Friday, February 11, 2011

Strawberry Swirl Cheesecakes

My valentine will be at a sales meeting in Phoenix next week, so we're celebrating a little early this year.  Friday night steaks, sauteed spinach, twice baked potatoes and little strawberry cheesecakes.  Yum.  Trust you have some fabulous ideas for your own celebration, but if you need a dessert suggestion I'm here for you.  Quite possibly I am literally here for you, because at this moment I have 10 little cheesecakes baking in my oven and if you do the math that means I'll have at least 6 leftover even if I share them with Sara and Quinn.  Maybe Purdue girl, Kelly will come home and help me out.  :)

This recipe is adapted from a Wolfgang Puck column published a few years ago in the Indianapolis Star.  I have a very fat recipe binder with plastic sleeves, those magnetic pages, punched printouts from online and divider pockets.  This page is marked with a colorful paperclip too so I can easily track down one of my favorites.  Wolfgang starts with a cooking a quick strawberry compote and in-season I use fresh strawberries, but in February frozen strawberries are half the price and perfectly suited for cooking down in a compote.  He also uses "fully-leaded" dairy products (in my kitchen, that's full fat).  I've always made this with neufatchel (or one-third less fat) cream cheese for two reasons:  1. no softening required and 2.  no difference in taste or texture and saving some fat and calories.  I know it's a dessert, but there is no difference and a little savings here and there always helps.  Do not use fat free cream cheese EVER.  Horrid.  End of discussion.  I usually employ reduced fat sour cream for the same two reasons listed for reduced fat cream cheese.  This time I actually did not have sour cream (oops) so I substituted plain fat free Greek yogurt.  Greek yogurt is nice and thick.  I wouldn't try this with regular yogurt unless you wanted to bother with straining it for a few hours.  I keep a big tub of Fage 0% Greek yogurt in my refrigerator at all times.  I am rather addicted to muesli with yogurt, peanut butter, honey and a banana for breakfast.  Never hungry until lunch.  Excellent.

The little cheesecakes are baked in little one-cup ramekins.  Ramekins are easy to find at Crate and Barrel, Cost Plus World Market, Pier One, Target and etc.  Inexpensive, useful and cute.

So, where were we?  Probably ready for the recipe.  Enjoy!

Strawberry-Swirl Cheesecakes

Strawberry Compote
4 cups fresh strawberries, cleaned and cut into thick slices or 1 12-16 oz. bag frozen strawberries
3/4 C sugar
1 1/2 cinnamon sticks

Spago Cheesecake Filling (adapted)
3 8-oz. packages reduced-fat cream cheese (NOT FAT FREE, please I am begging you)
1 1/4 C sugar
1/4 tsp salt
3/4 C sour cream or plain Greek yogurt
1 T dark rum
2 tsp vanilla
3 eggs

kettle of boiling water

fresh berries and real whipped cream for garnish, if desired

Preheat the oven to 325 degrees.  Spray 10-12 one-cup ramekins with cooking spray.  Get out a big baking pan that will hold the ramekins.  You might need to use two pans.

Make the strawberry compote by combining all of the ingredients in a non-stick saucepan over medium heat.  Cook, stirring occasionally until the mixture thickens and just coats the back of a wooden spoon, about 15 minutes.  Remove cinnamon sticks and let cool a bit.

Make the cheesecake filling in a stand mixer.  Cream the cream cheese, sugar and salt at medium speed scraping the sides and bottom as needed.  Once the mixture is smooth, raise the speed to high and beat until lightened and creamy, maybe five minutes.  You can't really do this wrong.  Add the sour cream or yogurt, rum, lemon juice and vanilla and continue beating until well-blended.  Add the eggs and beat just until combined.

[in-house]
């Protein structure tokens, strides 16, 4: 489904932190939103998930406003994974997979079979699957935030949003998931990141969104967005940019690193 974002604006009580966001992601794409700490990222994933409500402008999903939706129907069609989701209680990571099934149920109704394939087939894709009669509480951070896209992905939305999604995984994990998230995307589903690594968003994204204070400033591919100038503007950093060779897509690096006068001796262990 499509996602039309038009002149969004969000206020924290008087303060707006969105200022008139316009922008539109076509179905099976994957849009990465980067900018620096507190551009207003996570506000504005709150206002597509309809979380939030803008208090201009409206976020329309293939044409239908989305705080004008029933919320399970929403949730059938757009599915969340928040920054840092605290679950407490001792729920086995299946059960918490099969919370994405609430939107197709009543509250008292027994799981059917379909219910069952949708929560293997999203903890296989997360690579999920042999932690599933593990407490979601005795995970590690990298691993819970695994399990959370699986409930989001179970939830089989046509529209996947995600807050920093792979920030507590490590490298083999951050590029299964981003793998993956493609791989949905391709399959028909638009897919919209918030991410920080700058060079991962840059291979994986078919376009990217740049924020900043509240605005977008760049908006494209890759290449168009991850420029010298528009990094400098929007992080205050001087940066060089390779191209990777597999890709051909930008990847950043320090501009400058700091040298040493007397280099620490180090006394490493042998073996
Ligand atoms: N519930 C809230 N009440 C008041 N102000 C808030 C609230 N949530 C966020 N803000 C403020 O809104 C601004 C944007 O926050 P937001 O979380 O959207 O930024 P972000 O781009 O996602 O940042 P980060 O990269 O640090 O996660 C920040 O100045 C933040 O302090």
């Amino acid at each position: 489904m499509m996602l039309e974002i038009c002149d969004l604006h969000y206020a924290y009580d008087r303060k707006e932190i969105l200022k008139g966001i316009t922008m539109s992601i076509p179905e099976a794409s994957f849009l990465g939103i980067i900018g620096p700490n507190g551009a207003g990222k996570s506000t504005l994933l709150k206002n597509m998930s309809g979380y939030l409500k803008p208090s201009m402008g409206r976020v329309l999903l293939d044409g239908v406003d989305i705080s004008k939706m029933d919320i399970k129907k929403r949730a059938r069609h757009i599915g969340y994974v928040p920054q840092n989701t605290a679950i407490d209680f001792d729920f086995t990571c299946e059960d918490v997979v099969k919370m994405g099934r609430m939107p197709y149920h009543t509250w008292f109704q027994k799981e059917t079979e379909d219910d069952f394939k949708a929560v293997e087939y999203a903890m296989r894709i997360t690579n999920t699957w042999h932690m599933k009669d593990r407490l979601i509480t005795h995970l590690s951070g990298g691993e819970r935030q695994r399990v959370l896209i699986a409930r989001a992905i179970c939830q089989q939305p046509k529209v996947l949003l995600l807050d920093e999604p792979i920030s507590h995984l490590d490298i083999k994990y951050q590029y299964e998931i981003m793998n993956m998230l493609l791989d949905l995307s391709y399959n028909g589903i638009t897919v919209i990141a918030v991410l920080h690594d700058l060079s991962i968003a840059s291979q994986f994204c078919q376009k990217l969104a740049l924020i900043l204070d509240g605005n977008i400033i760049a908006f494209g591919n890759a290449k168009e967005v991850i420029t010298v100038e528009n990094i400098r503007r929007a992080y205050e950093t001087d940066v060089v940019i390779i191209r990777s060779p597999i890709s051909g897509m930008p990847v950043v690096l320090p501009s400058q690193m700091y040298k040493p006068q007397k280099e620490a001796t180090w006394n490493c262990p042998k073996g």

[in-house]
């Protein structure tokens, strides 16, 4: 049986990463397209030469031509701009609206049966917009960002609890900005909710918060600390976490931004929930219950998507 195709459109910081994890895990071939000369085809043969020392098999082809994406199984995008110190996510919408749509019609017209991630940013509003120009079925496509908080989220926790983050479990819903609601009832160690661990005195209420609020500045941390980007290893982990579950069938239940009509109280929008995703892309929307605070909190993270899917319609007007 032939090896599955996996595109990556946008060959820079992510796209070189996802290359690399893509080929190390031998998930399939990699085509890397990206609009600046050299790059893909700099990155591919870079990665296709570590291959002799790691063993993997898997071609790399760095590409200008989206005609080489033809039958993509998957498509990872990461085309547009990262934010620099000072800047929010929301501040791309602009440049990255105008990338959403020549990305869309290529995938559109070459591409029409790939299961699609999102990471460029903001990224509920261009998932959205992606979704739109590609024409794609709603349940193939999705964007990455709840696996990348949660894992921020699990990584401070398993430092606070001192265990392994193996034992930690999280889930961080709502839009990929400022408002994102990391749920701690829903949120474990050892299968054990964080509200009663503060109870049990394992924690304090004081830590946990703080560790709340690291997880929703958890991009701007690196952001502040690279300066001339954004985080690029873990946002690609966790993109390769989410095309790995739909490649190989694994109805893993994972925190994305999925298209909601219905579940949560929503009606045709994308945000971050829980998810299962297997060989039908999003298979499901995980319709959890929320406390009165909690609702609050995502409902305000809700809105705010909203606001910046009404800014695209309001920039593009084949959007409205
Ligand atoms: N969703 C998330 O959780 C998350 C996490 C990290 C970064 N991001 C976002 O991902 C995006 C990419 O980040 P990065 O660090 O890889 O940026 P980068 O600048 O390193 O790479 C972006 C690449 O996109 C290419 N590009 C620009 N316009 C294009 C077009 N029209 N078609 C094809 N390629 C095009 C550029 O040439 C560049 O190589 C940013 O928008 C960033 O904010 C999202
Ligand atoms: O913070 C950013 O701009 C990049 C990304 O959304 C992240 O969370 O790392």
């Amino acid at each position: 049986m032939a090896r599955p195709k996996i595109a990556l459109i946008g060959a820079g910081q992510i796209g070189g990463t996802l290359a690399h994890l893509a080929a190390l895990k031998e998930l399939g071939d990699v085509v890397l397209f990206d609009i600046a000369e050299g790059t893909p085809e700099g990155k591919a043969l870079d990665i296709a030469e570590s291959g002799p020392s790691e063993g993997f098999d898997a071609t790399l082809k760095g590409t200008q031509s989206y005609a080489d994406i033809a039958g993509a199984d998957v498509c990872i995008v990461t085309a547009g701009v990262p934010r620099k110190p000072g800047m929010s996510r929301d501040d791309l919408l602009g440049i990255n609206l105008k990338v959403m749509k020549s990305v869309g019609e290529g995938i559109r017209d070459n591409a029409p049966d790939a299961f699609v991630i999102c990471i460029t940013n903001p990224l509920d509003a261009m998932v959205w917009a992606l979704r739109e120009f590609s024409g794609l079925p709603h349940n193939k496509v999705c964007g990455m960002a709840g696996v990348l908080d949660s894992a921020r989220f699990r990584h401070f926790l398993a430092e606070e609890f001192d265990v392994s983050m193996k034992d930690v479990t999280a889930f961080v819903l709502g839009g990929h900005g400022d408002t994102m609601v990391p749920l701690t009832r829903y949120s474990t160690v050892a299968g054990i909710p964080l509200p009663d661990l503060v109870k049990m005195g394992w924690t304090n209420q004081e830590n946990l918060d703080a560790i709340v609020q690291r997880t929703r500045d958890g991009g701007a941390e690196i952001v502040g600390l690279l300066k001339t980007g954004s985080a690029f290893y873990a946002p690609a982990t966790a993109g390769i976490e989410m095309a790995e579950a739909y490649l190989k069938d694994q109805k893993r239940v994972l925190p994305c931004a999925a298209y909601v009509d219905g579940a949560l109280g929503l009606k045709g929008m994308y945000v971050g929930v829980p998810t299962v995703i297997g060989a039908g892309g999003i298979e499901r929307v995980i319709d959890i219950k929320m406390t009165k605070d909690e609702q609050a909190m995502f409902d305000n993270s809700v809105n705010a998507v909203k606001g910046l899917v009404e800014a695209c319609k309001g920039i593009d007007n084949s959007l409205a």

Bring a kettle of water to boil.

Arrange the ramekins in your baking pan(s).  Spoon a generous tablespoon of compote into each ramekin.  Reserve leftover compote in the refrigerator until serving.  Fill each ramekin with the cheesecake filling (3/4 to all the way full, your choice).  Place the baking pans in the oven leaving the rack safely pulled out partway so you can very carefully pour the boiling water around the ramekins.  You are making a bain-marie, water bath, for the cheesecakes so they do not crack when baking.

Bake for 35-40 minutes or until the cheesecakes begin to pull away from the sides of the ramekins and are almost firm to the touch.  Carefully remove the pan from the oven.  Know where you are taking it so you do not scald yourself with the water bath.  Carefully lift the ramekins out of the pan and place on a wire rack to cool (I have silicone tipped tongs that work great for this).  Refrigerate, covered at least 4 hours or overnight.

When ready to serve, run a knife around the edge and invert onto a serving plate.  If they stick, dip the bottoms of the ramekins in hot water for 30 seconds to loosen and try again.  Or, just eat them out of the ramekins.  Nothing wrong with that presentation either.  Serve with reserved compote and a little fresh fruit, if desired.  Go all out and add a garnish of light whipped cream (you know, the real stuff in the can, Trader Joe's is good) if you have it, but for the sake of good food never serve these or anything with artificial whipped topping.  A little preachy here, but I am doing you a favor.  You are worth real food.

Happy Valentine's Day!
things I forgot to pose: yogurt, salt

compote warming up

cream cheese, sugar and salt ready to blend

compote nicely thickened

adding the eggs, rum, vanilla and lemon juice

spoonfuls of compote deliciousness in the ramekins

cheesecake filling distributed

boiling water in left hand, camera in right = very precarious kitchen situation

all done!

cooling on the rack

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